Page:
For the 11th Sunday of orderly, Ordinary Time, Holy Church presents for our first major oration a highly sculpted prayer found in the ancient Gelasian Sacramentary and, subsequently, the 1962 Missale Romanum, rich with technical, philosophical vocabulary:
Deus, in te sperantium fortitudo, invocantibus nostris adesto propitius, et, quia sine te nihil potest mortalis infirmitas, gratiae tuae praesta semper auxilium, ut, in exsequendis mandatis tuis, et voluntate tibi et actione placeamus.
The word pairings – fortitudo and infirmitas, voluntas and actio – hint at a possible source for this Collect in the anti-Pelagian writings of St Augustine of Hippo (d 430). The presence of technical vocabulary in prayers suggests deep sources.
Current ICEL translation (2011):
O God, strength of those who hope in you, graciously hear our pleas, and, since without you mortal frailty can do nothing, grant us always the help of your grace, that in following your commands we may please you by our resolve and our deeds.
In our prayer voluntas (will – “resolve”) is set in juxtaposition with actio (action – “deeds”). We have inclinations to this or that thing. In our actions, inclinations become concrete. Some actions are entirely mental or spiritual, in that they are actions of the mind: we have an initial idea or inclination and then by free will we grasp or refuse that idea. We can bring an inclination to deeper consideration, even contemplation. If there are wholly intellectual acts (for good or ill), there are also physical acts: we get an idea and then we figure out how to do it and choose to act (for good or ill). In the fall of our First Parents, we were wounded in our intellect and will. It is hard for us to reason to what is good and true.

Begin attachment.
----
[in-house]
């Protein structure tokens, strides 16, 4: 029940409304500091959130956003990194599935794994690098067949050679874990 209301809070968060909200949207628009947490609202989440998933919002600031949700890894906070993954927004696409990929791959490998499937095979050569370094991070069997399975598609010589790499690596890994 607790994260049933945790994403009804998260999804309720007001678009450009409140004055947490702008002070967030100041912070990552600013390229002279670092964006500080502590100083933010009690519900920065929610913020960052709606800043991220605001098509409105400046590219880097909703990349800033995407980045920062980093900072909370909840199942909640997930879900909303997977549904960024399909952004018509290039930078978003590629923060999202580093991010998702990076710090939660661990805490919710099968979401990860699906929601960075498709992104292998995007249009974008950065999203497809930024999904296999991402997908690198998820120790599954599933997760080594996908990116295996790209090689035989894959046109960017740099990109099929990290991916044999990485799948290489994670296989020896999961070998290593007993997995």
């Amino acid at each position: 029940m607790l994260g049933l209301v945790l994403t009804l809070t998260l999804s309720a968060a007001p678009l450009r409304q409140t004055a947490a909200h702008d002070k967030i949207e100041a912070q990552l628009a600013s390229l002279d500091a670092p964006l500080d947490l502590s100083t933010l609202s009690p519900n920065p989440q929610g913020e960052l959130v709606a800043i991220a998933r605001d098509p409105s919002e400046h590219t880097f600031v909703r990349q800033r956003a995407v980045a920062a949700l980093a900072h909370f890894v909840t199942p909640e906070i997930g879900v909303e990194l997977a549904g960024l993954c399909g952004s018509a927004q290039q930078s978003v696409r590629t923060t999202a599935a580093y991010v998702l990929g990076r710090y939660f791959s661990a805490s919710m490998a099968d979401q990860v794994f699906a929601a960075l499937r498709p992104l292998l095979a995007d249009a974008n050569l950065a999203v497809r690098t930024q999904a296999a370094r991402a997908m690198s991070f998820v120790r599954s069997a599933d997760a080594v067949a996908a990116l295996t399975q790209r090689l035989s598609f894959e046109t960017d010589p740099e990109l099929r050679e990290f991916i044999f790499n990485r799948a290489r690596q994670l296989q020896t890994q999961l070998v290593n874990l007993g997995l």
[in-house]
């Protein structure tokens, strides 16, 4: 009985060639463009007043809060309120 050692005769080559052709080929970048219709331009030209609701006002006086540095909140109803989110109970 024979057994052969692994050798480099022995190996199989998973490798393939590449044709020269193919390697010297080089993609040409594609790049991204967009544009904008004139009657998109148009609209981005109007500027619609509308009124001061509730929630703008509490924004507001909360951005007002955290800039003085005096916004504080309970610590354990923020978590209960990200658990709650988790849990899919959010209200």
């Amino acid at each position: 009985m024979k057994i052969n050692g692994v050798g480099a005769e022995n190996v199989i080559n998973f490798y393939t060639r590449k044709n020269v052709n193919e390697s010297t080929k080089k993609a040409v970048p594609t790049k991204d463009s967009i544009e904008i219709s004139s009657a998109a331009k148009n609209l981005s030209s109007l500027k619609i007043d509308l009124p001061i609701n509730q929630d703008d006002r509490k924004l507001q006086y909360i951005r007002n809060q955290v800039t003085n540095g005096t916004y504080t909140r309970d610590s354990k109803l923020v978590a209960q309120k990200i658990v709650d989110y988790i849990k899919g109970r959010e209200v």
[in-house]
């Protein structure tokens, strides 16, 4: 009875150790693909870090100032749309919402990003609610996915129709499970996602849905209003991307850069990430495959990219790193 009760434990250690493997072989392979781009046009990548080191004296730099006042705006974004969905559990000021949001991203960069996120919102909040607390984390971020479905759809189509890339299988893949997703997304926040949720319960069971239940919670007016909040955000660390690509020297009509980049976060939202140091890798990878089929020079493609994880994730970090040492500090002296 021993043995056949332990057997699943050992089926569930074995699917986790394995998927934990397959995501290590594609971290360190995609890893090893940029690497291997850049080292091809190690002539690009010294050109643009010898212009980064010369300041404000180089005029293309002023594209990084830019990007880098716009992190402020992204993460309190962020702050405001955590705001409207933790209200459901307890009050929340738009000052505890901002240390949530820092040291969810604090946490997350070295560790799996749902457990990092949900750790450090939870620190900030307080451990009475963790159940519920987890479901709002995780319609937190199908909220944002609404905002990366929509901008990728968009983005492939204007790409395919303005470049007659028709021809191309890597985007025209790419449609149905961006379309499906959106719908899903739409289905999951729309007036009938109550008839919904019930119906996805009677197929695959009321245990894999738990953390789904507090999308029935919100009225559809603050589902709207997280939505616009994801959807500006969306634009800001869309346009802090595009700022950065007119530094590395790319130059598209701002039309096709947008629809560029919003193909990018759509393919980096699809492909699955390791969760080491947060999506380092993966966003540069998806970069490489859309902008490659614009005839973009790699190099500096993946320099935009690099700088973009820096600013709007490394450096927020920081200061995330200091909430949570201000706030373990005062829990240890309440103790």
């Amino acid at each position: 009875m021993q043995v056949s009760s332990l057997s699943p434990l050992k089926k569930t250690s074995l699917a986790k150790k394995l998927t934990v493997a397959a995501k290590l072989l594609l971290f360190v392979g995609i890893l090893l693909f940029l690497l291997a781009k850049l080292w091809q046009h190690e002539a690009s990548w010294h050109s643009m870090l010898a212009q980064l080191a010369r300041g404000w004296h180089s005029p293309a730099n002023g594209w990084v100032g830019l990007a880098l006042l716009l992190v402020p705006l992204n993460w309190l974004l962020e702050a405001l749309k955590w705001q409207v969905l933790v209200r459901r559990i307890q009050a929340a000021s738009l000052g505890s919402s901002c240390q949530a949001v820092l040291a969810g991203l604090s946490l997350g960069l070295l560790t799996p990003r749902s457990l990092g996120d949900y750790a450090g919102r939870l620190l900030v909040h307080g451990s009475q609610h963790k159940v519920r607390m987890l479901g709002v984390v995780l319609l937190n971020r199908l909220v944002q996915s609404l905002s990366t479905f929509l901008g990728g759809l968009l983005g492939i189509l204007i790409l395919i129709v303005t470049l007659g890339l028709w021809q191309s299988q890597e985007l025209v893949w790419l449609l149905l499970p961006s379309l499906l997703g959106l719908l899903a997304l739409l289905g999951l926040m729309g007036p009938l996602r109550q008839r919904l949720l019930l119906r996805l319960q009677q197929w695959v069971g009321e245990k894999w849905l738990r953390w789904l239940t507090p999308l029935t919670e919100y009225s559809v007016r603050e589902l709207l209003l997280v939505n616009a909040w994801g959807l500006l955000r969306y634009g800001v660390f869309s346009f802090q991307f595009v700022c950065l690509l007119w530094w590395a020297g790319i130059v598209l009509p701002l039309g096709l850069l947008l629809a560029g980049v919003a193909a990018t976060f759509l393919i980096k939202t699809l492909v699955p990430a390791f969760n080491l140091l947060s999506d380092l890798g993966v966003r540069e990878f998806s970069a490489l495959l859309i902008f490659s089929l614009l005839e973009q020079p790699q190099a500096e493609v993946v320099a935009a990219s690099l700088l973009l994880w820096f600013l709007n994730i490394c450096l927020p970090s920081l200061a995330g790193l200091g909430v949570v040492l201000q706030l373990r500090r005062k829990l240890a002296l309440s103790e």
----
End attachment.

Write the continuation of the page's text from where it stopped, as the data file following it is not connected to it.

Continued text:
After we work it out by reason, and with the help of authority, our passions and appetites can make it hard for us to will to choose the true and the good. Our intellects and wills must be disciplined through the repetition of choices and actions in the right times, moments, and measures so that we develop good habits, virtues. Because of the weakness in us from Original Sin, in order to will and act properly we must also have the help of grace. God gives us the strength to overcome infirmity and to carry through with all good acts. He crowns His own gifts in us.
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